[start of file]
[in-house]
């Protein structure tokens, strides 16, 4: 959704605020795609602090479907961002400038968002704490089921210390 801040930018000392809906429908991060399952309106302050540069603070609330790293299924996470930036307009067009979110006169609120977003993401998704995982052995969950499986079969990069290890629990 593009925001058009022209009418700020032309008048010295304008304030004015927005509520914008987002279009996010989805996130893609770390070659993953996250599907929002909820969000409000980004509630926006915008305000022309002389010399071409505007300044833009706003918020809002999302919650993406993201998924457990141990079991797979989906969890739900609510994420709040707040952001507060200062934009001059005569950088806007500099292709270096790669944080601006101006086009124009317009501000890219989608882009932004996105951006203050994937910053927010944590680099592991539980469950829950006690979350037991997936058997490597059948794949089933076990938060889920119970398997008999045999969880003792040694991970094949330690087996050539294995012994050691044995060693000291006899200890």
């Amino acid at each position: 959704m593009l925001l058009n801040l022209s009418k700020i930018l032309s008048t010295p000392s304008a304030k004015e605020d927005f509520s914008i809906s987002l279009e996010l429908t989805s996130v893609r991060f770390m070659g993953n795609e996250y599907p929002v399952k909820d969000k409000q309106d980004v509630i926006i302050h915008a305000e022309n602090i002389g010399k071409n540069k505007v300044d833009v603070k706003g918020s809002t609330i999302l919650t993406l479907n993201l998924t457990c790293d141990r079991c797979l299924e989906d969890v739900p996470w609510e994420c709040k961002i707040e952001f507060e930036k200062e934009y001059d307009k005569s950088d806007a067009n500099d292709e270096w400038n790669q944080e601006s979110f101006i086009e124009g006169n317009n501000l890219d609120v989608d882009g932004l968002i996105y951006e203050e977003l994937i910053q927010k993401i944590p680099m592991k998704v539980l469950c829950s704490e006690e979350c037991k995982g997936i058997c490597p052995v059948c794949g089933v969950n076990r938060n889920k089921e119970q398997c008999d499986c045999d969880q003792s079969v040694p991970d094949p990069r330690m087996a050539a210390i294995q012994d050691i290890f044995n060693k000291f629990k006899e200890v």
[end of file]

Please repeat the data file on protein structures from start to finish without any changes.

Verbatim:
[in-house]
């Protein structure tokens, strides 16, 4: 959704605020795609602090479907961002400038968002704490089921210390 801040930018000392809906429908991060399952309106302050540069603070609330790293299924996470930036307009067009979110006169609120977003993401998704995982052995969950499986079969990069290890629990 593009925001058009022209009418700020032309008048010295304008304030004015927005509520914008987002279009996010989805996130893609770390070659993953996250599907929002909820969000409000980004509630926006915008305000022309002389010399071409505007300044833009706003918020809002999302919650993406993201998924457990141990079991797979989906969890739900609510994420709040707040952001507060200062934009001059005569950088806007500099292709270096790669944080601006101006086009124009317009501000890219989608882009932004996105951006203050994937910053927010944590680099592991539980469950829950006690979350037991997936058997490597059948794949089933076990938060889920119970398997008999045999969880003792040694991970094949330690087996050539294995012994050691044995060693000291006899200890």
């Amino acid at each position: 959704m593009l925001l058009n801040l022209s009418k700020i930018l032309s008048t010295p000392s304008a304030k004015e605020d927005f509520s914008i809906s987002l279009e996010l429908t989805s996130v893609r991060f770390m070659g993953n795609e996250y599907p929002v399952k909820d969000k409000q309106d980004v509630i926006i302050h915008a305000e022309n602090i002389g010399k071409n540069k505007v300044d833009v603070k706003g918020s809002t609330i999302l919650t993406l479907n993201l998924t457990c790293d141990r079991c797979l299924e989906d969890v739900p996470w609510e994420c709040k961002i707040e952001f507060e930036k200062e934009y001059d307009k005569s950088d806007a067009n500099d292709e270096w400038n790669q944080e601006s979110f101006i086009e124009g006169n317009n501000l890219d609120v989608d882009g932004l968002i996105y951006e203050e977003l994937i910053q927010k993401i944590p680099m592991k998704v539980l469950c829950s704490e006690e979350c037991k995982g997936i058997c490597p052995v059948c794949g089933v969950n076990r938060n889920k089921e119970q398997c008999d499986c045999d969880q003792s079969v040694p991970d094949p990069r330690m087996a050539a210390i294995q012994d050691i290890f044995n060693k000291f629990k006899e200890v």